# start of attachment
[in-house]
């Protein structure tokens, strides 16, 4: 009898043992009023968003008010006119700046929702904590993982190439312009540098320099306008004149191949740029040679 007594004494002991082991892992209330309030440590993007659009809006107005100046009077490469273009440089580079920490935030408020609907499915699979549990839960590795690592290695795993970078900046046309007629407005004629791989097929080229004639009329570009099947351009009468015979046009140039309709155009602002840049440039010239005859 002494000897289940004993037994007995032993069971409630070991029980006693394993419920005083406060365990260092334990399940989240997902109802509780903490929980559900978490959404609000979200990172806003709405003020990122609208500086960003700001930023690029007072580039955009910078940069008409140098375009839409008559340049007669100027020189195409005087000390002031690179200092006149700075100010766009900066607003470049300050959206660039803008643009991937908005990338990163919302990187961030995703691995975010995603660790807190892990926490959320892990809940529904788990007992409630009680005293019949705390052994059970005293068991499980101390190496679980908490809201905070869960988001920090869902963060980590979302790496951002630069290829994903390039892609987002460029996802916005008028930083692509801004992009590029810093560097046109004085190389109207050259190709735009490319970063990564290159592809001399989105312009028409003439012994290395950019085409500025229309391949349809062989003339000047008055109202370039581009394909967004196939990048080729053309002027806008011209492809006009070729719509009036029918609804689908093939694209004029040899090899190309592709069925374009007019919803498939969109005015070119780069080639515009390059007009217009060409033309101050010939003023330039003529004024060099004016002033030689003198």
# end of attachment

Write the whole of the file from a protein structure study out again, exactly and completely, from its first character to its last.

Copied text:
[in-house]
């Protein structure tokens, strides 16, 4: 009898043992009023968003008010006119700046929702904590993982190439312009540098320099306008004149191949740029040679 007594004494002991082991892992209330309030440590993007659009809006107005100046009077490469273009440089580079920490935030408020609907499915699979549990839960590795690592290695795993970078900046046309007629407005004629791989097929080229004639009329570009099947351009009468015979046009140039309709155009602002840049440039010239005859 002494000897289940004993037994007995032993069971409630070991029980006693394993419920005083406060365990260092334990399940989240997902109802509780903490929980559900978490959404609000979200990172806003709405003020990122609208500086960003700001930023690029007072580039955009910078940069008409140098375009839409008559340049007669100027020189195409005087000390002031690179200092006149700075100010766009900066607003470049300050959206660039803008643009991937908005990338990163919302990187961030995703691995975010995603660790807190892990926490959320892990809940529904788990007992409630009680005293019949705390052994059970005293068991499980101390190496679980908490809201905070869960988001920090869902963060980590979302790496951002630069290829994903390039892609987002460029996802916005008028930083692509801004992009590029810093560097046109004085190389109207050259190709735009490319970063990564290159592809001399989105312009028409003439012994290395950019085409500025229309391949349809062989003339000047008055109202370039581009394909967004196939990048080729053309002027806008011209492809006009070729719509009036029918609804689908093939694209004029040899090899190309592709069925374009007019919803498939969109005015070119780069080639515009390059007009217009060409033309101050010939003023330039003529004024060099004016002033030689003198």